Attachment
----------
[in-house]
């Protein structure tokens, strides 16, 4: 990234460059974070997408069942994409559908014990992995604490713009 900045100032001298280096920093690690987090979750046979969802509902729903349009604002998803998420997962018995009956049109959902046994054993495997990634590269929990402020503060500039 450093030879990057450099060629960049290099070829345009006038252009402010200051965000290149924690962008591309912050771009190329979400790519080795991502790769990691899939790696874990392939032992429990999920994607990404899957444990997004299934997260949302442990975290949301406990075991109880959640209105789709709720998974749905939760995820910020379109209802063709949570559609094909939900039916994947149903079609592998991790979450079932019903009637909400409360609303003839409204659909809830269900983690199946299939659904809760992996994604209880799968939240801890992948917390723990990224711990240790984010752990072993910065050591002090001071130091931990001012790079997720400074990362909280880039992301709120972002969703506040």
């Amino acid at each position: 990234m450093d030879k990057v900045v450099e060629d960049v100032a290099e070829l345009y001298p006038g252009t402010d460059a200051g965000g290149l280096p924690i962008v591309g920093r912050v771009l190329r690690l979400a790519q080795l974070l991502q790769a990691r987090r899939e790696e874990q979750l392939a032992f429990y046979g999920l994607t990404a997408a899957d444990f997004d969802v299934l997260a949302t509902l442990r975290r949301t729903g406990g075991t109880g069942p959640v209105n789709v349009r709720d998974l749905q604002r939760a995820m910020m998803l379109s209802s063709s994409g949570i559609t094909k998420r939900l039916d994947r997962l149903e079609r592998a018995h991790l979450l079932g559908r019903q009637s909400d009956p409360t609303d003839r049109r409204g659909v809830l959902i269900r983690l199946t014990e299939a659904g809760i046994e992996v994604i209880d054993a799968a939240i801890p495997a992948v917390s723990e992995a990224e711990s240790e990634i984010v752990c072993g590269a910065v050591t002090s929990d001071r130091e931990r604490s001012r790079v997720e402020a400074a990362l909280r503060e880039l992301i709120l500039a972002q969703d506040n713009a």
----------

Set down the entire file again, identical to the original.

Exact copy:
[in-house]
């Protein structure tokens, strides 16, 4: 990234460059974070997408069942994409559908014990992995604490713009 900045100032001298280096920093690690987090979750046979969802509902729903349009604002998803998420997962018995009956049109959902046994054993495997990634590269929990402020503060500039 450093030879990057450099060629960049290099070829345009006038252009402010200051965000290149924690962008591309912050771009190329979400790519080795991502790769990691899939790696874990392939032992429990999920994607990404899957444990997004299934997260949302442990975290949301406990075991109880959640209105789709709720998974749905939760995820910020379109209802063709949570559609094909939900039916994947149903079609592998991790979450079932019903009637909400409360609303003839409204659909809830269900983690199946299939659904809760992996994604209880799968939240801890992948917390723990990224711990240790984010752990072993910065050591002090001071130091931990001012790079997720400074990362909280880039992301709120972002969703506040």
């Amino acid at each position: 990234m450093d030879k990057v900045v450099e060629d960049v100032a290099e070829l345009y001298p006038g252009t402010d460059a200051g965000g290149l280096p924690i962008v591309g920093r912050v771009l190329r690690l979400a790519q080795l974070l991502q790769a990691r987090r899939e790696e874990q979750l392939a032992f429990y046979g999920l994607t990404a997408a899957d444990f997004d969802v299934l997260a949302t509902l442990r975290r949301t729903g406990g075991t109880g069942p959640v209105n789709v349009r709720d998974l749905q604002r939760a995820m910020m998803l379109s209802s063709s994409g949570i559609t094909k998420r939900l039916d994947r997962l149903e079609r592998a018995h991790l979450l079932g559908r019903q009637s909400d009956p409360t609303d003839r049109r409204g659909v809830l959902i269900r983690l199946t014990e299939a659904g809760i046994e992996v994604i209880d054993a799968a939240i801890p495997a992948v917390s723990e992995a990224e711990s240790e990634i984010v752990c072993g590269a910065v050591t002090s929990d001071r130091e931990r604490s001012r790079v997720e402020a400074a990362l909280r503060e880039l992301i709120l500039a972002q969703d506040n713009a």